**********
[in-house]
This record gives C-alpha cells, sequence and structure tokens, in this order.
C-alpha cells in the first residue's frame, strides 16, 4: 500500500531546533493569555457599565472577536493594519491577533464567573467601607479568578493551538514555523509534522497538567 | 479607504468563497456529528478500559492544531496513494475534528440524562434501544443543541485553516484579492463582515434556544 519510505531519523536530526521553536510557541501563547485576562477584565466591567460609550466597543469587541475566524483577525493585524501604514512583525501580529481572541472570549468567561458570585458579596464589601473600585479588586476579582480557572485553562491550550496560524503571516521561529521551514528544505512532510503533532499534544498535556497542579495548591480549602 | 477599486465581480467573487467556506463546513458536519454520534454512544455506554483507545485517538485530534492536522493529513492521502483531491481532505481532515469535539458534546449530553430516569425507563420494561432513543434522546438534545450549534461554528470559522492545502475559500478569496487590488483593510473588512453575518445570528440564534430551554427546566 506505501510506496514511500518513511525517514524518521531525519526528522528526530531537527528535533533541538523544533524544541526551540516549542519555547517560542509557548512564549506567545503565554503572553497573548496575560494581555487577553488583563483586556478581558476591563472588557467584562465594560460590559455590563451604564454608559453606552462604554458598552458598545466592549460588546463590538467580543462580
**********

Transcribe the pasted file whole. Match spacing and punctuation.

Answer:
[in-house]
This record gives C-alpha cells, sequence and structure tokens, in this order.
C-alpha cells in the first residue's frame, strides 16, 4: 500500500531546533493569555457599565472577536493594519491577533464567573467601607479568578493551538514555523509534522497538567 | 479607504468563497456529528478500559492544531496513494475534528440524562434501544443543541485553516484579492463582515434556544 519510505531519523536530526521553536510557541501563547485576562477584565466591567460609550466597543469587541475566524483577525493585524501604514512583525501580529481572541472570549468567561458570585458579596464589601473600585479588586476579582480557572485553562491550550496560524503571516521561529521551514528544505512532510503533532499534544498535556497542579495548591480549602 | 477599486465581480467573487467556506463546513458536519454520534454512544455506554483507545485517538485530534492536522493529513492521502483531491481532505481532515469535539458534546449530553430516569425507563420494561432513543434522546438534545450549534461554528470559522492545502475559500478569496487590488483593510473588512453575518445570528440564534430551554427546566 506505501510506496514511500518513511525517514524518521531525519526528522528526530531537527528535533533541538523544533524544541526551540516549542519555547517560542509557548512564549506567545503565554503572553497573548496575560494581555487577553488583563483586556478581558476591563472588557467584562465594560460590559455590563451604564454608559453606552462604554458598552458598545466592549460588546463590538467580543462580